So Disco is a baby or a pandemic baby, I would say. It was born of the pandemic, looking for making lemonade out of lemons. So we were all sitting at home. And what sort of hit my co founder and I was this is most probably one of the single best times in the history of the world to create a new company, because many new habits are being formed that would have taken likely decades to become norms. And one of those was actually what you and I are doing right now, which is we are gathering together virtually. And what we witnessed was 300 million people were taught that they can actually engage in relationship and work virtually. And they can do it synchronously. And when we thought about learning, learning is my absolute passion. I’m a lifelong learner. I thought, you know, it’s so interesting that I’ve never really engaged in online learning. And I thought, why is that and I said, I haven’t because it’s been a asynchronous and a solo experience, most learning online. A lot of people have done pre recorded courses, but they never really finished them. And the best learning that I’ve ever had in my life is in community, it’s when I learned with other people. And so what we got excited about was this moment in time where people were actually gathering from around the world, and creating learning communities virtually. And what we found is that learning virtually together, it’s just so much more accessible, like people from Japan and South Africa and, you know, England, and Canada can all come together and have this peer to peer learning. It’s so much more transformative, because it can be a project based learning, you can have the accountability of others, you can do so many different things that you couldn’t do pre pandemic. It’s so much more sustainable, because that the carbon footprint of us coming together is not planes and trains and automobiles. And it’s also so much more affordable. It’s just like the economics are wildly different. And so we saw this and we said, let’s build a platform that lets any entrepreneur or operator build a learning community of their own. And that’s, that’s how we got started.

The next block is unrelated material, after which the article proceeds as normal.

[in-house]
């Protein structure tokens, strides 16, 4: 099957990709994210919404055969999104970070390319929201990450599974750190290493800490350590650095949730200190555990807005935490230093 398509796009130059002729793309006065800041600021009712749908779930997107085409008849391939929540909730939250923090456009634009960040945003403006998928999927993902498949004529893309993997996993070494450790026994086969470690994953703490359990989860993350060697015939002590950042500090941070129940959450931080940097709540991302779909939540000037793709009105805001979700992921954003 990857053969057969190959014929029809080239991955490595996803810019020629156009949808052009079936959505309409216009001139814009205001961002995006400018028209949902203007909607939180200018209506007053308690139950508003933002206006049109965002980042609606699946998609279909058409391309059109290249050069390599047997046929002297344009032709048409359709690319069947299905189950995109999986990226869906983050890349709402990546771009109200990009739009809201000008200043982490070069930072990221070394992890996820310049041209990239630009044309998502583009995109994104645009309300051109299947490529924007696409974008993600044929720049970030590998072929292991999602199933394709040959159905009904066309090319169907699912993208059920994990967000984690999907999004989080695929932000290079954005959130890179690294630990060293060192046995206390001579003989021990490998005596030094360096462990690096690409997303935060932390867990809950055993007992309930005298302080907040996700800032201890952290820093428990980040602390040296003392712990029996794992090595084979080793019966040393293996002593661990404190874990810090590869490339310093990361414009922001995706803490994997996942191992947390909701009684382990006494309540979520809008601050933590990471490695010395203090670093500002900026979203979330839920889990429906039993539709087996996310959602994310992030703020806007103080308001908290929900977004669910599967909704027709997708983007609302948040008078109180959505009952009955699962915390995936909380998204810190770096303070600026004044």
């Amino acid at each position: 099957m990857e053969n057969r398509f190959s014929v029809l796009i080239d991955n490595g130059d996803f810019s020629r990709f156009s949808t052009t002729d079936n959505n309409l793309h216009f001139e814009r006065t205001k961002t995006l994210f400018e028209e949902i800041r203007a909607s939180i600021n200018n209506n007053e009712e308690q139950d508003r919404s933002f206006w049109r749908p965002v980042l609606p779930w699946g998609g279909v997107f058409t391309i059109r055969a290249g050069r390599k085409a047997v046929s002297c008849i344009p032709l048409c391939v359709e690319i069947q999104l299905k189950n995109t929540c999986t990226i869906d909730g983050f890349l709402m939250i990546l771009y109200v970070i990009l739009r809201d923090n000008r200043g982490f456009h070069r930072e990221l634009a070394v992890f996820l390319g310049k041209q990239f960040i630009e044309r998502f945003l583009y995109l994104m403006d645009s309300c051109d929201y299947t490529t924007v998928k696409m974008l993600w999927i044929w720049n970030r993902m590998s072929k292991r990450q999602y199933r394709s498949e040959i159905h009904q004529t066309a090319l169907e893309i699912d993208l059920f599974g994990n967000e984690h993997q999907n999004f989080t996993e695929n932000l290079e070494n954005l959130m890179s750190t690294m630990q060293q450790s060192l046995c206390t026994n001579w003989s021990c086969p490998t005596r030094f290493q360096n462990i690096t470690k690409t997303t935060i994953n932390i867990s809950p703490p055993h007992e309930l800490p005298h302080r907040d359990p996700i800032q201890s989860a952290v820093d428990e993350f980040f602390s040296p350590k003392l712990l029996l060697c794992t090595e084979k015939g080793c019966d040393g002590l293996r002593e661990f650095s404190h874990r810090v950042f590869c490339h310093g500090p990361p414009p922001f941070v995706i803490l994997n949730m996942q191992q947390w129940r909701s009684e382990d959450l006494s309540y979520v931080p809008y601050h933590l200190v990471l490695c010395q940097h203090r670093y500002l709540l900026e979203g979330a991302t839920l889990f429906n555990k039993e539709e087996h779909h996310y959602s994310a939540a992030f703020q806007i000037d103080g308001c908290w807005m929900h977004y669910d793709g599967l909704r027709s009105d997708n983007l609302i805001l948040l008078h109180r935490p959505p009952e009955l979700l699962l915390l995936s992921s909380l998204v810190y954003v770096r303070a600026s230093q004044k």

Debbie Goodman  04:10